On August 15, 2013, the U.S. Court of Appeals for the Sixth Circuit affirmed the National Labor Relations Board’s decision in Specialty Healthcare, 357 NLRB No. 83 (2011), and in doing so, strengthened a union’s ability to organize workers.
In 1991, the NLRB held in Park Manor Care Health Center, 305 NLRB 135 (1991), that the scope of a bargaining unit should be determined using traditional community of interest factors to select the most “pragmatic” unit with an “empirical community of interest.” This standard was critical to employers and employees as it allowed all similarly situated employees the opportunity to vote rather than allowing the union to cherry-pick smaller organizations.
The NLRB’s decision in Specialty Healthcare decision overruled Park Manor, and the Sixth Circuit’s decision affirms this radical change of course. Under the new standard, any petitioned-for unit will be appropriate if it has some community of interest even though there may be a more significant community of interest for a larger group. Once the union has established some level of community of interest, the burden is now on the employer to show an “overwhelming community of interest” in the larger unit before the NLRB will reject the union’s requested smaller unit. This undeniably gives the union the advantage insofar as the union may now petition for a unit to the extent that it has organized the workers. The result could be micro-unions made up of small subsets of an employee population (e.g., one production line or cell of a large factory, the bakery at a grocery store, etc.).
What is Wrong With a Micro-union?
Micro-unions come with significant dangers including:
- It is easier for a union to get its foot in the door with smaller units because it can cherry-pick the groups that are pro-union and exclude the anti-union employees.
- Once a micro-union is in your company, the unionized employees will spend considerable time trying to persuade additional employees from other organizations to join the union.
- It is possible that two different unions could organize two different sets of micro-units within the same workspace.
- Whether there is one union or multiple unions at the employer, jurisdictional disputes are a certainty as the workplace inevitably requires employees from different organizations to pitch in to accomplish common goals, but if a union is organized in one of the areas, grievances will inevitably arise alleging that the work should be or should not be performed by someone in a particular bargaining unit.
- Collective bargaining agreements often bring different procedures or rules, and it can be difficult or impossible for a single non-human-resources supervisor to keep up with all of the rules, but will be twice as difficult if the supervisor is required to remember multiple sets of rules for the union (or unions) and non-union employees.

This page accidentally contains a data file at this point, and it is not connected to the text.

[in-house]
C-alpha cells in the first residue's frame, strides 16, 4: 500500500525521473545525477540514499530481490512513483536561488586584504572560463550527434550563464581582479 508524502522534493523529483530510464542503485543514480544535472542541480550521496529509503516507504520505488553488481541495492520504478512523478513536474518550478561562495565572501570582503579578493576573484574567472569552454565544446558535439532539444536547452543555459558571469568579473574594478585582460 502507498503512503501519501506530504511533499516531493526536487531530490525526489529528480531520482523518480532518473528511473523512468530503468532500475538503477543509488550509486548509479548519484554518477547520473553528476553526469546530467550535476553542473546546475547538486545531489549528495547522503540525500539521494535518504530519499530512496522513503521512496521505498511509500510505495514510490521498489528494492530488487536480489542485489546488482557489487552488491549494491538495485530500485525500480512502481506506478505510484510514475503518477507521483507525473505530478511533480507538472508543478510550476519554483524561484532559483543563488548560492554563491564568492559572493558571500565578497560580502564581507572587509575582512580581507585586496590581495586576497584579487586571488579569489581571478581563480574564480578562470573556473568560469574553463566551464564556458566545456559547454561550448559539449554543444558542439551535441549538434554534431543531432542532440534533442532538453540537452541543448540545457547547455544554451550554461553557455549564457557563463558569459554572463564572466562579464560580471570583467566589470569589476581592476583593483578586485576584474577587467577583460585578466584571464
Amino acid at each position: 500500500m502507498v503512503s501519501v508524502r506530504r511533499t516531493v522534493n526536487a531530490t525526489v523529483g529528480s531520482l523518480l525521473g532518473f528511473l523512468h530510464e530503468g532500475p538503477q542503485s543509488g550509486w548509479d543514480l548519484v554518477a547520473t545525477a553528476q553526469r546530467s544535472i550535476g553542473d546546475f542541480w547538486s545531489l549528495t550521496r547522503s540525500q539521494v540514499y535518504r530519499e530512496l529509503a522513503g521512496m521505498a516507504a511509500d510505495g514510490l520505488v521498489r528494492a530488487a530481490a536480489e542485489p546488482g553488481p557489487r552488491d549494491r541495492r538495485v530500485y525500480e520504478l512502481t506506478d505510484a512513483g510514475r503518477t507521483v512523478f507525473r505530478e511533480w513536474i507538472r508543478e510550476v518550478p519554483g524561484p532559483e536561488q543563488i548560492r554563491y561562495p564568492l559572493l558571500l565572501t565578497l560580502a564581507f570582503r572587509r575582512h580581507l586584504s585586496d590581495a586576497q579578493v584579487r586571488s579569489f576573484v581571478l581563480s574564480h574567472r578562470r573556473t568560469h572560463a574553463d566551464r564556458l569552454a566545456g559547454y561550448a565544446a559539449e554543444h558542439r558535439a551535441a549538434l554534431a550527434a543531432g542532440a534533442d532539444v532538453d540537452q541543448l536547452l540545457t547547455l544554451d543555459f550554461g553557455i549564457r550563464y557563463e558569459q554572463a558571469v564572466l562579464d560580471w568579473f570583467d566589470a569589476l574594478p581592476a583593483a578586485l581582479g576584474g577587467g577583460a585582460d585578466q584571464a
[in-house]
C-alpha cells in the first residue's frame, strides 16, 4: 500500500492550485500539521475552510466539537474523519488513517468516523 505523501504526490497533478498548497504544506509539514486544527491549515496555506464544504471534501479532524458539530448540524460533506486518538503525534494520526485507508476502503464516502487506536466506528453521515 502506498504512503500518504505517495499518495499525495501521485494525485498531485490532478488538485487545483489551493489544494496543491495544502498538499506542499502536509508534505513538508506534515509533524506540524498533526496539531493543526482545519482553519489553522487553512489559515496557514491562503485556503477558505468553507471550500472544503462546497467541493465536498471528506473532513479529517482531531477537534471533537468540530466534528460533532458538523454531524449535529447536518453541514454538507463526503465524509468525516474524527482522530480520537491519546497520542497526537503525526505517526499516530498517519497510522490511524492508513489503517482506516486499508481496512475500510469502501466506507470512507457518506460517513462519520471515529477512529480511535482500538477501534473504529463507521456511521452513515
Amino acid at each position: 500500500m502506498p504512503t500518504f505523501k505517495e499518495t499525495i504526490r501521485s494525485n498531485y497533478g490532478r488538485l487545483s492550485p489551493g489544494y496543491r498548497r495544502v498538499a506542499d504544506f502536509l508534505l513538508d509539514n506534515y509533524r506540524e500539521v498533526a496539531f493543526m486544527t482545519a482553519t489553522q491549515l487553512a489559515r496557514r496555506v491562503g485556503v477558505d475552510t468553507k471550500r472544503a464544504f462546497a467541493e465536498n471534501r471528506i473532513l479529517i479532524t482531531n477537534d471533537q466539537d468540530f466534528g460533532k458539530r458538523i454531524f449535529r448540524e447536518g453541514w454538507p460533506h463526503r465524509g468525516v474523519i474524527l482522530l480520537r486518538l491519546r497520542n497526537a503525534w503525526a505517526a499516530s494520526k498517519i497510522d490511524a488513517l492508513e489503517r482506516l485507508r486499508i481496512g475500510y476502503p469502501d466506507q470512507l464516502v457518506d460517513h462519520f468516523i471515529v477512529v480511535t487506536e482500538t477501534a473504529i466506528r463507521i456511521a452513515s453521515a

The NLRB’s original decision was announced in 2011. Since that decision, there has not been a flurry of micro-union organizing efforts. There could be several reasons for this:
- Micro-unions are, at least initially, less profitable because the union does not get as many dues paying members in a micro-union as it would in a larger union.
- Unions were slow to seize the moment until the decision was confirmed. Over the past few years, there has been a significant amount of NLRB confusion, and unions did not want to start down a path only to have it reversed.
- It takes time for a micro-union strategy to become the norm – unions are creatures of habit and are slow to change. Indeed, that is part of the reason employers do not like unions in the workplace, so it may take a while before this new tool becomes commonplace.
What Should I Do Now?
As always, the best union avoidance tools are strong supervisors and interaction with employees. Unions (whether micro- or otherwise) are not necessary when good supervision exists. But, a good TARP can protect your company from the rain of union organizing. TARP stands for Training, Assessments, React quickly and Proactive. Training must take place early and often. You will have less time to react and less ability to fend off a union organizing campaign once it starts, so you must train your supervisors to be engaged and to identify signs of union activity. Assessments of union vulnerability must be conducted more often and be performed with more precision to identify areas where micro-unions are a possibility. While quick reactions have always been critical to a successful union avoidance campaign, there will be even less time to remind employees in small groups of the benefits of working in a union-free workplace. You must be proactive. You cannot wait for the signs of union organizing or it could be too late. You should consider engaging in union avoidance efforts early and often to avoid exposure to micro-unions